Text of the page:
The Philippines confirmed its first reported case of a pregnant woman infected with the Zika virus on Monday.
The Health Secretary Paulyn Ubial said 12 Zika virus cases have been detected across the nation in September. The list also includes a 22-year-old woman from the central island of Cebu who is 19 weeks' pregnant with her first child.
"Initial ultrasound did not detect any foetal abnormalities. She will be monitored regularly during the entire period of the pregnancy," the health department said.
The department said eight out of those 12 cases were female and ranged in the age group from 9 to 55.
It also added that none of those infected patients had travelled a month before testing positive and all had since recovered.
Authorities have warned people to be vigilant and avoid mosquitoes.
Zika is a mosquito-borne virus that was first identified in Uganda in 1947. It can be passed from a pregnant woman to her unborn baby.
The virus can cause birth defects and can also result in microcephaly in which the baby's head is smaller than expected.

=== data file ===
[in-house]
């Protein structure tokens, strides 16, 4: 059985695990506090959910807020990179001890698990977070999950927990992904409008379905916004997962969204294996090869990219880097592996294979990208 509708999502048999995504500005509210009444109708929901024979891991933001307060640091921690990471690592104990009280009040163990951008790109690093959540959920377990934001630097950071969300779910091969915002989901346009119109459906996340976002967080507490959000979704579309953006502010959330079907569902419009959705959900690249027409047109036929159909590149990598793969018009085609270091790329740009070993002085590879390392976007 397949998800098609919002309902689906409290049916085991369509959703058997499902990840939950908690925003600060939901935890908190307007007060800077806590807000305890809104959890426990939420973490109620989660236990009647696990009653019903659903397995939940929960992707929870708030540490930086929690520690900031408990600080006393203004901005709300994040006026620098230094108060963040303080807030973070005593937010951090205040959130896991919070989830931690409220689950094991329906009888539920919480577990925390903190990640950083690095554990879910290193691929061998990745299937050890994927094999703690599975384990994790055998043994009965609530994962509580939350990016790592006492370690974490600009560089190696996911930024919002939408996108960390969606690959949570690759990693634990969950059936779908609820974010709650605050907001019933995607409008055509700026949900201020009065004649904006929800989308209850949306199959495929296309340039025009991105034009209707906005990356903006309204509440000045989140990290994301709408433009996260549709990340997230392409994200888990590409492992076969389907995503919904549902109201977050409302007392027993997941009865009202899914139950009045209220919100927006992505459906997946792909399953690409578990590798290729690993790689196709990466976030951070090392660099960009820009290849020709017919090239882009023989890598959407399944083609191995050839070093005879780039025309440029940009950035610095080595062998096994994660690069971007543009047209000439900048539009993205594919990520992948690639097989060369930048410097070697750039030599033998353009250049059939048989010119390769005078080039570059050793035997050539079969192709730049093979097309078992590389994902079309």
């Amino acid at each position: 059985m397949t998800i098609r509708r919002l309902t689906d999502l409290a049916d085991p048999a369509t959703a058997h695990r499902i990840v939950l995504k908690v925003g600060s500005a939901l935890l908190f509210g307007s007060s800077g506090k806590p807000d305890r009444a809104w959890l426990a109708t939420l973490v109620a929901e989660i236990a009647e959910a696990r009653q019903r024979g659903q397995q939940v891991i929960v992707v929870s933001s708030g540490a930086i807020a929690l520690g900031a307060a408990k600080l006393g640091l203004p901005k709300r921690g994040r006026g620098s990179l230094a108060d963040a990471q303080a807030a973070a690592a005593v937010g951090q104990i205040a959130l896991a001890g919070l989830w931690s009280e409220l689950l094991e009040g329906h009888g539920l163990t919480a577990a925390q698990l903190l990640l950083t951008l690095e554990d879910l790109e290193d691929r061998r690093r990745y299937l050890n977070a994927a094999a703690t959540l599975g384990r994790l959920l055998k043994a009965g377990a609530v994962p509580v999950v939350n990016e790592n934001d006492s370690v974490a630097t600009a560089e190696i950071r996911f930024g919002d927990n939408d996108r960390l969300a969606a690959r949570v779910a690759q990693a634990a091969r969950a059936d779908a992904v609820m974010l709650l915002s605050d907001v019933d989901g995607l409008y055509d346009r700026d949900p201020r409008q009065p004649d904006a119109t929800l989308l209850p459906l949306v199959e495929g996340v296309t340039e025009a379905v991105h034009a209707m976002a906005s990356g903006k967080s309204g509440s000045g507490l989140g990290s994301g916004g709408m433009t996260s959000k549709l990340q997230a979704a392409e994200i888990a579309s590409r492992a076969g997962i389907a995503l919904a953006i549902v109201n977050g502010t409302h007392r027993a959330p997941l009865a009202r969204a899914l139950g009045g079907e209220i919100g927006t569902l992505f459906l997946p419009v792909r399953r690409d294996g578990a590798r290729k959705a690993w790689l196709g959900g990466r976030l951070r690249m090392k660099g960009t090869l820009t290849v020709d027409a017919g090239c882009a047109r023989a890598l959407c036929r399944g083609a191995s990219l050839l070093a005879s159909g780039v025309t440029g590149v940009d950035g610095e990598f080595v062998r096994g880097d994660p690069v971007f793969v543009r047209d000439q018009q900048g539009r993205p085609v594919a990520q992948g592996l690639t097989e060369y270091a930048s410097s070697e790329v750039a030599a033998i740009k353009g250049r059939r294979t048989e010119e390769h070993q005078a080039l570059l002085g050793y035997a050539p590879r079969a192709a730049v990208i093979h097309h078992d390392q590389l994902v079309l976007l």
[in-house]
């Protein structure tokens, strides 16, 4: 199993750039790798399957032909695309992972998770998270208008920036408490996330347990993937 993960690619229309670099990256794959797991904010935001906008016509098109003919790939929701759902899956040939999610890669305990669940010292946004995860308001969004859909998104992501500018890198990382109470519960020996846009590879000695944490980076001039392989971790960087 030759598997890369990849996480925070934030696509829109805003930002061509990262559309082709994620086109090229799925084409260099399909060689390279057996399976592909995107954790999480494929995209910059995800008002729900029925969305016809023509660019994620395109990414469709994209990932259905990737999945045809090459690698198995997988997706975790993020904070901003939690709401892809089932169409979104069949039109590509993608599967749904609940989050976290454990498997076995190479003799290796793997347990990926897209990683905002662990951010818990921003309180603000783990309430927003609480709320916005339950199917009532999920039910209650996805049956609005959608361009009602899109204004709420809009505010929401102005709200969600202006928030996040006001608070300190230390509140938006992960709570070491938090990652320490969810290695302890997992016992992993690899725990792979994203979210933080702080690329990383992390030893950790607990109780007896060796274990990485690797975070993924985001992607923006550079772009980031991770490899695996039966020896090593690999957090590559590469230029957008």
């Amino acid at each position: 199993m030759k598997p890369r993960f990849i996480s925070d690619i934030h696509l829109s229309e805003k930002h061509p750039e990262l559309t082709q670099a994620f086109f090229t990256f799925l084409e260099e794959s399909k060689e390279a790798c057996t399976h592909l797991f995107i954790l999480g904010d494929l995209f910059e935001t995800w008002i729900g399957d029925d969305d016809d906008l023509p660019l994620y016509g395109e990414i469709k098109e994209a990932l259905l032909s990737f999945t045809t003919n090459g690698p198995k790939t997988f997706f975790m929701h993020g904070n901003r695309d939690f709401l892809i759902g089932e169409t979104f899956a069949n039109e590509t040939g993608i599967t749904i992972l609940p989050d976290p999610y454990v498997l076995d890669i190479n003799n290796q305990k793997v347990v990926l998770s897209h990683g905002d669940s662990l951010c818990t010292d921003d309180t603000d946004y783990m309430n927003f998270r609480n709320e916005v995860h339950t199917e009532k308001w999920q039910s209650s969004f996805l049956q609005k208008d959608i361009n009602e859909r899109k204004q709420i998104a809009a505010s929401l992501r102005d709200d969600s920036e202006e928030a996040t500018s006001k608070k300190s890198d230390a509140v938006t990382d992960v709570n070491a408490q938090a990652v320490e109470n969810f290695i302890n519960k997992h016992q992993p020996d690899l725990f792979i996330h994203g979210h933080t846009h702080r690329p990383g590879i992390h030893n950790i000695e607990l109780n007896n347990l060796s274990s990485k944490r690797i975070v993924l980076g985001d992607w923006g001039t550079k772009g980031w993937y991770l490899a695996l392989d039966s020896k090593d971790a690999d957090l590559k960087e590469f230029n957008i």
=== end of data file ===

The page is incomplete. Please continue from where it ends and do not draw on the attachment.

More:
The government has dispatched special teams to all the affected areas to investigate where the infection came from and recommend measures to deal with the virus.
Ms Ubial urged the public to detect and destroy mosquito breeding places. He also asked the members of the public to use insect repellent and wear condoms during sex as the virus can be spread by the bite of a mosquito or via sexual contact.
The World Health Organisation said people infected with Zika can have symptoms including mild fever, skin rash, conjunctivitis, muscle and joint pain, malaise or headache. These symptoms of Zika normally last for two to seven days.
Meanwhile, the scientists warned that the world should prepare for a "global epidemic" of microcephaly. There is no vaccine for Zika at present.